We talked about fractals quite a bit in class. To briefly review, a fractal is a self-similar structure, in which the components of any one part are identical to the whole, differing only in size and orientation. Fractals pop up everywhere in nature, from the structure of galaxies, to the shape of snowflakes, to the pattern of growth in plants.

A fractal is most easily drawn on a computer by a recursive function. Any kind of recursive function must have a base case which terminates the recursion, and a recursive case which draws one piece of the figure, and then calls the function again (possibly several times) with slightly different arguments.

Let's start by working out fractal #1, the Sierpinski Triangle.

First, identify the basic shape of the fractal, and write a bit of code to draw it. The basic shape for #1 is the triangle, so write a function to draw that:

```void draw_triangle( int x1, int y1, int x2, int y2, int x3, int y3 )
{
gfx_line(x1,y1,x2,y2);
gfx_line(x2,y2,x3,y3);
gfx_line(x3,y3,x1,y1);
}
```
Now, let's work on the recursive function, which usually has parameters similar to that of the basic shape. Write out the function body for fractal_triangle, It should have a base case, a drawing step, and a recursive step. The drawing step is easy, so add that first:
```void fractal_triangle( int x1, int y1, int x2, int y2, int x3, int y3 )
{
/* Base case will go here. */

/* Drawing step. */
draw_triangle(x1,y1,x2,y2,x3,y3);

/* Recursive step will go here. */
}
```
Next, determine the recursive step. Each large triangle will consist of several small triangles, so call fractal_triangle recursively to create the smaller triangles:
```void fractal_triangle( int x1, int y1, int x2, int y2, int x3, int y3 )
{
/* Base case will go here. */

/* Drawing step. */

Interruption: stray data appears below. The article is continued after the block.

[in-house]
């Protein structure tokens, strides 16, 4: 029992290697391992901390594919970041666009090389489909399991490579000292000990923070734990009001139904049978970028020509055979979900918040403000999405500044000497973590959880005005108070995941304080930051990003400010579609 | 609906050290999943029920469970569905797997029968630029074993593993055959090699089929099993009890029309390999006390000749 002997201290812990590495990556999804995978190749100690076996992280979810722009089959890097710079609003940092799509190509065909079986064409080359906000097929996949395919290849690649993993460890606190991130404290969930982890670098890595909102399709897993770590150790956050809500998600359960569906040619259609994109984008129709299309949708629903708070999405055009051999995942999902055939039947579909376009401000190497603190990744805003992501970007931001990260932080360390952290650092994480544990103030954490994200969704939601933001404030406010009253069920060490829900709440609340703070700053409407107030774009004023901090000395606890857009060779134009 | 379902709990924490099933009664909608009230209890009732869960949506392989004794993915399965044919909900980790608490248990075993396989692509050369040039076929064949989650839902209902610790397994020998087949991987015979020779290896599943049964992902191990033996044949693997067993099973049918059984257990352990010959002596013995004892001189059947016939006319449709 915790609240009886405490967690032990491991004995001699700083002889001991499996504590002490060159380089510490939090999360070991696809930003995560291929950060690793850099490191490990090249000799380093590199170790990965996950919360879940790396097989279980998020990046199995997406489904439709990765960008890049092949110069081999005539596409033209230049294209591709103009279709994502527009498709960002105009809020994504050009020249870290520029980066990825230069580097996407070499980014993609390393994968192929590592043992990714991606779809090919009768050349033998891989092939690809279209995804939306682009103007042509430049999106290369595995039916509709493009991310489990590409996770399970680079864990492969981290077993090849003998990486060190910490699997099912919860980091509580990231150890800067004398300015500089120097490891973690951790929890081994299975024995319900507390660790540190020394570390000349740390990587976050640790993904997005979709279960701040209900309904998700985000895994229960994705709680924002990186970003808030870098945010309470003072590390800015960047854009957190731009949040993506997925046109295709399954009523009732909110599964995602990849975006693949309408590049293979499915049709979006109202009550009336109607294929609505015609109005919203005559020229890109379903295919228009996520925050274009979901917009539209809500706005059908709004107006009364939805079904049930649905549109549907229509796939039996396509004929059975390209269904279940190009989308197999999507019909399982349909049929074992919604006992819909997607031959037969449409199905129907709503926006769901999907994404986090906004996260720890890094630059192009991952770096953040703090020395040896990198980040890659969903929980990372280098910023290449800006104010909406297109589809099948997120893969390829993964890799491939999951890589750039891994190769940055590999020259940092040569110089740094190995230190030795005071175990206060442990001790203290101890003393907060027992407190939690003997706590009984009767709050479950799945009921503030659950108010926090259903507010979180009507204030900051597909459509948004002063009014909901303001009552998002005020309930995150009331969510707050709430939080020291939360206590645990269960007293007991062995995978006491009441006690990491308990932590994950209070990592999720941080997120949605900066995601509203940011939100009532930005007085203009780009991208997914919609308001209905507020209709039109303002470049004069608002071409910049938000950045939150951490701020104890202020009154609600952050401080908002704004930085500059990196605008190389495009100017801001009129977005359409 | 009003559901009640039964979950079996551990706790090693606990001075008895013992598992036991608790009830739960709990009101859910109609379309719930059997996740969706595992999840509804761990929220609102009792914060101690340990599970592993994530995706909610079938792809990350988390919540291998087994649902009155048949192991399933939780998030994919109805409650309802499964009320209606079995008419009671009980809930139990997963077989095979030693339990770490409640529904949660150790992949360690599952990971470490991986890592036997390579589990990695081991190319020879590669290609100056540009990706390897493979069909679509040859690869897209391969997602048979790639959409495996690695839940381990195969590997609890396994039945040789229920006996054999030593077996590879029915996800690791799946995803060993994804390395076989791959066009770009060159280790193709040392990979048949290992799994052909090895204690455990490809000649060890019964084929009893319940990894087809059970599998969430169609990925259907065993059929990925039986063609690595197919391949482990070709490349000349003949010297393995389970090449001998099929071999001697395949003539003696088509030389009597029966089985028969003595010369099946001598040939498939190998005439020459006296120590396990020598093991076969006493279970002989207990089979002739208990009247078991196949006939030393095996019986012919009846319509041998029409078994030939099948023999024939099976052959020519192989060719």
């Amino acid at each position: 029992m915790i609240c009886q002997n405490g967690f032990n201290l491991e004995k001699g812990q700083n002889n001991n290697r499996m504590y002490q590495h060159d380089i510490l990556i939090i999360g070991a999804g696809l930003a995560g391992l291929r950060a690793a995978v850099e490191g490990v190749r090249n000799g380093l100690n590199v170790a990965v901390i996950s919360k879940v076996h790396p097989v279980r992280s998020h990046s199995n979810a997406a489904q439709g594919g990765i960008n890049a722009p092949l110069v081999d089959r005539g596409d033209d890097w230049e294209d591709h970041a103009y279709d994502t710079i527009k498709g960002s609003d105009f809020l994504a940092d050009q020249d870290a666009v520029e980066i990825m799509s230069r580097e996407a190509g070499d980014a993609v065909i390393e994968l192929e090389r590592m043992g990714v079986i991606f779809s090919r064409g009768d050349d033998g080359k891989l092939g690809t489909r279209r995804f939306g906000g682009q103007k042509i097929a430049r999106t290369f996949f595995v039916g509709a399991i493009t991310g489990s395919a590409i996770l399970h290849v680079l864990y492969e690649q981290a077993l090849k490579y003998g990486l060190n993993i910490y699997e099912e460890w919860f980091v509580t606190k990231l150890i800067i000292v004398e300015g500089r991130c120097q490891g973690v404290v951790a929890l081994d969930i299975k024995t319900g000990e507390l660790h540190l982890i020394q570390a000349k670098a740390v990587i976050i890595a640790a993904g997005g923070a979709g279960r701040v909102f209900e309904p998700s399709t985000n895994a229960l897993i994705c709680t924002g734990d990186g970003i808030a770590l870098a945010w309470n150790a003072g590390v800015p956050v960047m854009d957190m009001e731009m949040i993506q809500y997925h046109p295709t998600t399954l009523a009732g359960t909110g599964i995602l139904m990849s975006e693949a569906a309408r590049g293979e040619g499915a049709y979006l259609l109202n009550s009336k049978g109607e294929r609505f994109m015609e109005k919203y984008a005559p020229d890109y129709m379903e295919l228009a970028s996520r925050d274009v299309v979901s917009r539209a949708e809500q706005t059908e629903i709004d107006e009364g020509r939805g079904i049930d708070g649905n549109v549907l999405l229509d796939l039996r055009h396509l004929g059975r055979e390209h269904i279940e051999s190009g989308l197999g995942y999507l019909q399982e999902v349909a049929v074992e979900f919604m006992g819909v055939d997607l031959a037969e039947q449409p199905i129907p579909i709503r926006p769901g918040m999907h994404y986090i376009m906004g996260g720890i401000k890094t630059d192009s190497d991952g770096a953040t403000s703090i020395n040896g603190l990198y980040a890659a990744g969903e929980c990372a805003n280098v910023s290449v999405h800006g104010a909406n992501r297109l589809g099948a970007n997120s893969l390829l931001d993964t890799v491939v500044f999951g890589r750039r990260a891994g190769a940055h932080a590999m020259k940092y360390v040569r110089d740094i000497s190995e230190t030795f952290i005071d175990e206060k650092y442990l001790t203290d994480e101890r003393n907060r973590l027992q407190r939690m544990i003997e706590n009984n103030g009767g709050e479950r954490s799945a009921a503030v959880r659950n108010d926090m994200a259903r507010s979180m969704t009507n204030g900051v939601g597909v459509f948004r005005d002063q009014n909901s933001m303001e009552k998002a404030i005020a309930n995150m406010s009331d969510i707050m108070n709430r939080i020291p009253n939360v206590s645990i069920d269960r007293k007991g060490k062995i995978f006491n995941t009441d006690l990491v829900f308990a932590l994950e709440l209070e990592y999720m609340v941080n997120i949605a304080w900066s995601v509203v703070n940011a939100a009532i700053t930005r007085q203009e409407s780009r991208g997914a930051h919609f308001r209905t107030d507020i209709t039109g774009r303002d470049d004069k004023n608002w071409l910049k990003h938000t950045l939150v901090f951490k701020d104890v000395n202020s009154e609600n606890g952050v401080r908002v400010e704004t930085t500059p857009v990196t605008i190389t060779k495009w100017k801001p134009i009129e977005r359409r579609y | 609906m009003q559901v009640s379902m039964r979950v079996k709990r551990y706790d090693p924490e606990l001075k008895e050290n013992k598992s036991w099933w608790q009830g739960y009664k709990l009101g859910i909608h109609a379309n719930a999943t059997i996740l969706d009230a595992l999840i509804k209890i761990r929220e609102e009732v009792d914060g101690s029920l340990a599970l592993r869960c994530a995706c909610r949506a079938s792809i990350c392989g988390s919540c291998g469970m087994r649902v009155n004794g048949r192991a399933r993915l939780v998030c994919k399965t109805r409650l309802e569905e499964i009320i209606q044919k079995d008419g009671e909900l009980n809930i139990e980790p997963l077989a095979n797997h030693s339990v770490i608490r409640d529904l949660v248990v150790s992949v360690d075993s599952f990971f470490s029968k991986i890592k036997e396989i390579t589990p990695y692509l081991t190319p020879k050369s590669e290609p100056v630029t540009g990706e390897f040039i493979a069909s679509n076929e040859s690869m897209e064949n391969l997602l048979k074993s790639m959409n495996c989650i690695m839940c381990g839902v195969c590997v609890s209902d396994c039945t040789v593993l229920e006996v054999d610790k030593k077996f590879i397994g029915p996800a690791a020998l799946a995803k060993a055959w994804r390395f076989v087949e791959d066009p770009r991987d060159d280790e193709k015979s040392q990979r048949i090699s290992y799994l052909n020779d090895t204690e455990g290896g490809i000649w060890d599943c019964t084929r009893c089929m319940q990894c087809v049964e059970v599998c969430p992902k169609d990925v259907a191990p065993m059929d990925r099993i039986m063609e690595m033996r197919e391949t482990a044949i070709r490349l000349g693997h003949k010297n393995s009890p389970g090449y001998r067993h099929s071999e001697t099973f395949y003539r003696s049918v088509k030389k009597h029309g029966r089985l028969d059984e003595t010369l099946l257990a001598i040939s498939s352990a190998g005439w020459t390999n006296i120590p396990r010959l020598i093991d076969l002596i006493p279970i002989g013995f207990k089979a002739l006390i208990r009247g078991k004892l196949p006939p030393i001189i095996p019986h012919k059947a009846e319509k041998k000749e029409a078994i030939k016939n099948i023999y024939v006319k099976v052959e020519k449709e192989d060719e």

draw_triangle(x1,y1,x2,y2,x3,y3);

/* Recursive step. */
fractal_triangle(x1,y1, (x1+x2)/2, (y1+y2)/2, (x1+x3)/2, (y1+y3)/2 );
fractal_triangle( /* coords of small triangle 2 */ );
fractal_triangle( /* coords of small triangle 3 */ );
}
```
The example above will compile and run, but it will recurse forever and eventually crash the program. (Try it if you like.) Every recursive function must have a base case to stop the recursion, so let's stop when the triangles get small:
```void fractal_triangle( int x1, int y1, int x2, int y2, int x3, int y3 )
{
/* Base case. */
if( abs(x2-x1) < 5 ) return;

/* Drawing step. */
draw_triangle(x1,y1,x2,y2,x3,y3);

/* Recursive step. */
fractal_triangle(x1,y1, (x2+x3)/2, (y2+y3)/2, (x1+x3)/2, (y1+y3)/2 );
fractal_triangle( /* coords of small triangle 2 */ );
fractal_triangle( /* coords of small triangle 3 */ );
}
```
To sum up, here is a checklist for a good recursive fractal function:
• It must have a base case which stops the recursion.
• It must have a drawing step that actually displays something.
• It must have a recursive step that calls itself with different arguments.
• The recursive step must move towards the base case.
• ## Turning In

Please review the general instructions for lab reports.

Turn in fractals.c, gallery.c, and report.txt. Your lab report should explain the final part of the assignment, explaning how it works from the user perspective, how the program works internally, and how you verified that the output of the program is correct.

## Turning In

This assignment is due on Monday, October 15th at noon. Late assignments are not accepted.

Please review the general instructions for turning in.